The law — passed unanimously by the Iowa Legislature during its 2012 session — would require small towns, with fewer than 2,000 residents and a budget of more than $1 million for two fiscal years in a row, to undergo audits on a more regular basis.
Cities that fit the requirement also would be subject to periodic exams at least one time during an eight-year period, the law says. The law becomes effective July 1, the first day of fiscal 2014.
The changes were proposed after state auditor David Vaudt found that, in a study of fraud investigations over two periods of six years (with the most recent period ending in 2011), fraud in small towns had increased 350 percent, while fraud in other towns generally remained consistent.
Marge Hortman took over as city clerk for the 126-resident town of Masonville after the former clerk, Christine King, was accused of mishandling more than $84,000 by the state auditor in a report released last month. King was fired after that report was released.
Hortman said cities Masonville’s size often are trusting of their employees, which prevents them from putting the appropriate checks and balances in place. Hortman, who also serves as a city clerk for two other small towns, said she supports the law.
“I welcome it. I think it’s a great way to keep the checks and balances,” Hortman said. “I think it’s a great idea just to keep things in check, at least then it won’t go so long if someone is doing something wrong, and it won’t go so many years without him or her being caught.”
Hortman said insurance only covered $10,000 of the money they lost and, though first-degree theft charges have been filed against King, the city is not counting on the money being returned, which will be a financial strain.
Things are even more uncertain in the 289-resident town of Stockport, where former city clerk Beverly Runyon was accused of misusing $48,000 in a report released by the auditor last month.
Haylee White, Stockport’s new city clerk, said those with the city aren’t sure how much money they will be able to get back or whether charges will be filed. The town has, however, already put the appropriate checks and balances in place to prevent it from happening again. White said she also supports the new law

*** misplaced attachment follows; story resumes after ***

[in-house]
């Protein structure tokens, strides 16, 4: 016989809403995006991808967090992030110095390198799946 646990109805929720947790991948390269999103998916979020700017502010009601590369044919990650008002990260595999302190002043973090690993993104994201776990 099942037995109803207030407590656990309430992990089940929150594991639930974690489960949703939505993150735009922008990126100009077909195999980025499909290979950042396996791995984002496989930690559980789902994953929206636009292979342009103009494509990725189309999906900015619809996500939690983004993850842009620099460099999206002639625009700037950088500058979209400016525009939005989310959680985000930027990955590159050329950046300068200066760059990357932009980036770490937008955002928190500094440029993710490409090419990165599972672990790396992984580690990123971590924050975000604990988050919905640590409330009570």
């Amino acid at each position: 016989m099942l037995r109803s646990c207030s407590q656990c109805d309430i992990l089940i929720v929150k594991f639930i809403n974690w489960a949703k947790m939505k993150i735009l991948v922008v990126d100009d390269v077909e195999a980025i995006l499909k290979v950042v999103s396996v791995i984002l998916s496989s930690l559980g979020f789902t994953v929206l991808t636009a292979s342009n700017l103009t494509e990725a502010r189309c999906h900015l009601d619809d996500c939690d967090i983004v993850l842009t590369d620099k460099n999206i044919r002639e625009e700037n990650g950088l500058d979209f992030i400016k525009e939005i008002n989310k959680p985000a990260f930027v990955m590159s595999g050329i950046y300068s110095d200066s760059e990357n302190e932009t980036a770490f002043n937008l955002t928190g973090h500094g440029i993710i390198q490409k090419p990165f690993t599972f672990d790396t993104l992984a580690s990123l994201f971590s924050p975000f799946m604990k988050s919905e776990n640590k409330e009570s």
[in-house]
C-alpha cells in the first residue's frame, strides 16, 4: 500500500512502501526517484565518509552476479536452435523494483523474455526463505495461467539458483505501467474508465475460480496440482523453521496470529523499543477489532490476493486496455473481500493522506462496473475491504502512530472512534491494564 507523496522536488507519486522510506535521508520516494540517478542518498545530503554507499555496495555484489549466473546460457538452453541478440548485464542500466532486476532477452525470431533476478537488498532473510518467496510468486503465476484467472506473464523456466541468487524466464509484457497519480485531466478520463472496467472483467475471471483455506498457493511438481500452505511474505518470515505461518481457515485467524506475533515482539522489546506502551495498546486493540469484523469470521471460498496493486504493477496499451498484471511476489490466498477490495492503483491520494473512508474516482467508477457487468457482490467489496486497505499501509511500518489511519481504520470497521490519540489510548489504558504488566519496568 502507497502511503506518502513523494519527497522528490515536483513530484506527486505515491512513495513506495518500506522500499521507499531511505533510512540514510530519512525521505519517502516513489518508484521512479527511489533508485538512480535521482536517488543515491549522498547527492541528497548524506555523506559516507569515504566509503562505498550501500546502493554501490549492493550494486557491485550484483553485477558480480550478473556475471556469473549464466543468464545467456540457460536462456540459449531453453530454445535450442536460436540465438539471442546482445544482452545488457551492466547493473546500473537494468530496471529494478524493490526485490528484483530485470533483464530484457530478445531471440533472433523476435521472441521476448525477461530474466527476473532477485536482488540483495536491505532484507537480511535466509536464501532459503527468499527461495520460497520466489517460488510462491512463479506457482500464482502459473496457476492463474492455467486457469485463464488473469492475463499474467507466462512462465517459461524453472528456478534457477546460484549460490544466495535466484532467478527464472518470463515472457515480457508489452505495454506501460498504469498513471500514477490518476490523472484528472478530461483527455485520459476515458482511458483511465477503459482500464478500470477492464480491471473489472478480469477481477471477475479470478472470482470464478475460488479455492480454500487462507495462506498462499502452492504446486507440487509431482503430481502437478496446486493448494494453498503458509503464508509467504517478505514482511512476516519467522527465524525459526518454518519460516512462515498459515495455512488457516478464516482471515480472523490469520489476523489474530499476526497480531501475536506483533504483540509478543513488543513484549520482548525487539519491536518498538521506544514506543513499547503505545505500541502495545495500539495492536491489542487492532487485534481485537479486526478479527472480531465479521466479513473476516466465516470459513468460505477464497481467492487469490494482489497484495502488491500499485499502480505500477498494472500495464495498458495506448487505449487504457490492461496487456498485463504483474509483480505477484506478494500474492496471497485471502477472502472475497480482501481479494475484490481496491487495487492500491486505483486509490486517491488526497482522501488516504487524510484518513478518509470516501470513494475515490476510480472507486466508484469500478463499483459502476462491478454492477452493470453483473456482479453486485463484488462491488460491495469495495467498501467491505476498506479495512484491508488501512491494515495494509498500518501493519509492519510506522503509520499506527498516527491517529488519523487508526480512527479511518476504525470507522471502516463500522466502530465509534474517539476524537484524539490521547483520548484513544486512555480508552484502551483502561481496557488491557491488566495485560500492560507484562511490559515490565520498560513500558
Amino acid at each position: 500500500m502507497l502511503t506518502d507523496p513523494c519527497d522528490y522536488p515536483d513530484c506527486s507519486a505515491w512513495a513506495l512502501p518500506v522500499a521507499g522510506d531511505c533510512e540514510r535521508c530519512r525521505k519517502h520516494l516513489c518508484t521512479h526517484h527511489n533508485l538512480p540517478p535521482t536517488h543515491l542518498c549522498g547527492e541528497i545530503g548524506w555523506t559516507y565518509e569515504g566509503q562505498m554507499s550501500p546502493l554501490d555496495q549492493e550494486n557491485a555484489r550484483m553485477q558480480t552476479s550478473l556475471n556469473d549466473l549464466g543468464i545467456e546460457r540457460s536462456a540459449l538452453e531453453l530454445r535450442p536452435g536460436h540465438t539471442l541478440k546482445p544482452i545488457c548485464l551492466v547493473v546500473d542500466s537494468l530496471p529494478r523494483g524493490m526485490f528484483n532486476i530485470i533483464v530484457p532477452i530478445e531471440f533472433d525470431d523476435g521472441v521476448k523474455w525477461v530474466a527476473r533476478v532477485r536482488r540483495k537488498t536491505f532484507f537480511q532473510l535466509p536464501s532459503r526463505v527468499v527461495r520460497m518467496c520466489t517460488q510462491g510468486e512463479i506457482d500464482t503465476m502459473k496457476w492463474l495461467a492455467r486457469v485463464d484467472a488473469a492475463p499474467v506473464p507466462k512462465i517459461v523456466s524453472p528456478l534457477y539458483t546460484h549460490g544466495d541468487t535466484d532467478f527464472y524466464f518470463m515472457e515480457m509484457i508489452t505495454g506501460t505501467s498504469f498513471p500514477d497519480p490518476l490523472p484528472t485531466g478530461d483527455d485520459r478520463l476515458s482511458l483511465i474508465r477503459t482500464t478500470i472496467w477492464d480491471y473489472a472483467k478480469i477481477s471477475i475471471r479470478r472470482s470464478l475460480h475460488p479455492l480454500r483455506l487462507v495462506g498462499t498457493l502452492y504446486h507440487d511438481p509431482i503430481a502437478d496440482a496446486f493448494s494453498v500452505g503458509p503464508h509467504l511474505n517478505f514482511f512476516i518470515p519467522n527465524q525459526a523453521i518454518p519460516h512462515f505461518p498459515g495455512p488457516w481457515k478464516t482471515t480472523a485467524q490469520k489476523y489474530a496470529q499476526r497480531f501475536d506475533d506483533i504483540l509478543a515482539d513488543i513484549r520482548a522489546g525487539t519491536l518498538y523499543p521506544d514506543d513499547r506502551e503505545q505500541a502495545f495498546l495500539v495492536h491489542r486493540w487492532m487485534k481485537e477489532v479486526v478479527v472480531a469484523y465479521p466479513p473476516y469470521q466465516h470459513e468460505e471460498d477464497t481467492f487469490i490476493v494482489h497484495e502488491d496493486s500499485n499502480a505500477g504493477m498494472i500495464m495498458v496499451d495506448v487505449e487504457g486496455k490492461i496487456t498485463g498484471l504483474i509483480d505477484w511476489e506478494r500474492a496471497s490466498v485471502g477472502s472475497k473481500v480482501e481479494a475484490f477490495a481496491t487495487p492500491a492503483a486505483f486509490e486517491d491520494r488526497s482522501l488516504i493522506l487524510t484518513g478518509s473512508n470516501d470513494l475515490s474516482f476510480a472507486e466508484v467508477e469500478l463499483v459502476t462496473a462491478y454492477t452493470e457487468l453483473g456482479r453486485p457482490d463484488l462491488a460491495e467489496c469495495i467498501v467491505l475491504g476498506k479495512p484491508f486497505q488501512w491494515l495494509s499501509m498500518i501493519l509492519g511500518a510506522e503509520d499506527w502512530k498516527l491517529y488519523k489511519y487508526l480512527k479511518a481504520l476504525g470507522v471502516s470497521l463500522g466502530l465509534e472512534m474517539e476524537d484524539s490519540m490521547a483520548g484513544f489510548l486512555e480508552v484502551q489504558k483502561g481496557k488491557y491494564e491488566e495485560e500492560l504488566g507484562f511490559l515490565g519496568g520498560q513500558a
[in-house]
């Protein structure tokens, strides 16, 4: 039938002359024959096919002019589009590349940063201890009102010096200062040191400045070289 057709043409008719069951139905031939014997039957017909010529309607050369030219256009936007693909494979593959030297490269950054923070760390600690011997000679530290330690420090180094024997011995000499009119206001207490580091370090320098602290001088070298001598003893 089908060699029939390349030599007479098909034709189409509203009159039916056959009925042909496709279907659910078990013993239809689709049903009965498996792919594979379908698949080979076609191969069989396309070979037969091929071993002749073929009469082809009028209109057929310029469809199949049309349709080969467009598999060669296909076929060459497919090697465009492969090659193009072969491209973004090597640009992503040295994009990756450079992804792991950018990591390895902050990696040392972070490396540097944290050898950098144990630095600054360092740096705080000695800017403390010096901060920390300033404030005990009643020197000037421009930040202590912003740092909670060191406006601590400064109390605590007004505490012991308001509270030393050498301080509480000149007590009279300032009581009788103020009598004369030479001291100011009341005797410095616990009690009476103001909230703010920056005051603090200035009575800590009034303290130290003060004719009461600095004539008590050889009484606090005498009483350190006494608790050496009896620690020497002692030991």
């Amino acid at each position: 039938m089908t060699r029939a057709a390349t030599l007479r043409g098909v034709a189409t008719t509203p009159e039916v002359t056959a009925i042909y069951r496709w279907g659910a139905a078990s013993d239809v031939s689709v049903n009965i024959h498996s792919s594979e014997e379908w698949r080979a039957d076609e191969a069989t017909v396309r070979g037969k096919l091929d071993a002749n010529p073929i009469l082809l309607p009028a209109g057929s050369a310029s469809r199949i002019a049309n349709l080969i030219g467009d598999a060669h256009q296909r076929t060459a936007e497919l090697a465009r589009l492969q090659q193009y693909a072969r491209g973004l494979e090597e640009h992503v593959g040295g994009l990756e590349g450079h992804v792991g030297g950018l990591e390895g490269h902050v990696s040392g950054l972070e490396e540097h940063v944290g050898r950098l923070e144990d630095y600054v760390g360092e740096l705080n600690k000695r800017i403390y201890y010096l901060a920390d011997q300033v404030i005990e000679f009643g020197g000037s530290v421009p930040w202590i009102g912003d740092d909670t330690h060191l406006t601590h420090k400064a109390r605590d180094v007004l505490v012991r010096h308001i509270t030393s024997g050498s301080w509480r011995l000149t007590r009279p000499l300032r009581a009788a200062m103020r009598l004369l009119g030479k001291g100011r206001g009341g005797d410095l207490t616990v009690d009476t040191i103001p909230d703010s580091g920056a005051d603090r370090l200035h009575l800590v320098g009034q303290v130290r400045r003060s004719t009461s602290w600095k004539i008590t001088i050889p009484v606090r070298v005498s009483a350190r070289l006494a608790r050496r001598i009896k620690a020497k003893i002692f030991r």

Similar changes have been made in Buffalo, where a state audit released in January led to former assistant city clerk Kimberly Kauffman being accused of more than $9,000 in improper disbursements. Though Buffalo City Attorney William McCullough said the city hasn’t determined whether fraud or human error was to blame, that employee has paid restitution.
In each of these cases, the employee in question lost their job and has since been replaced. Only one of those employees has had criminal charges filed against them.
Vaudt said most fraud issues in small towns come from a lack of segregation of duties in small communities, which often leave one person in charge of everything, with little oversight.
Even though the law doesn’t go into effect for a few months, Vaudt said his office has been working on new procedures with cities so his office is prepared.
Vaudt said while fraud cases may increase temporarily because of the increased enforcement, he hopes the legislation will eventually dissuade people from committing fraud by proving they can get caught.
“I will tell you, in many cases the frauds I used to think would be generated by people who had a perceived need, like a spouse lost employment or an illness, but we find that a lot more of it is greed instead of need,” Vaudt said. “People want to live a higher lifestyle than they are.”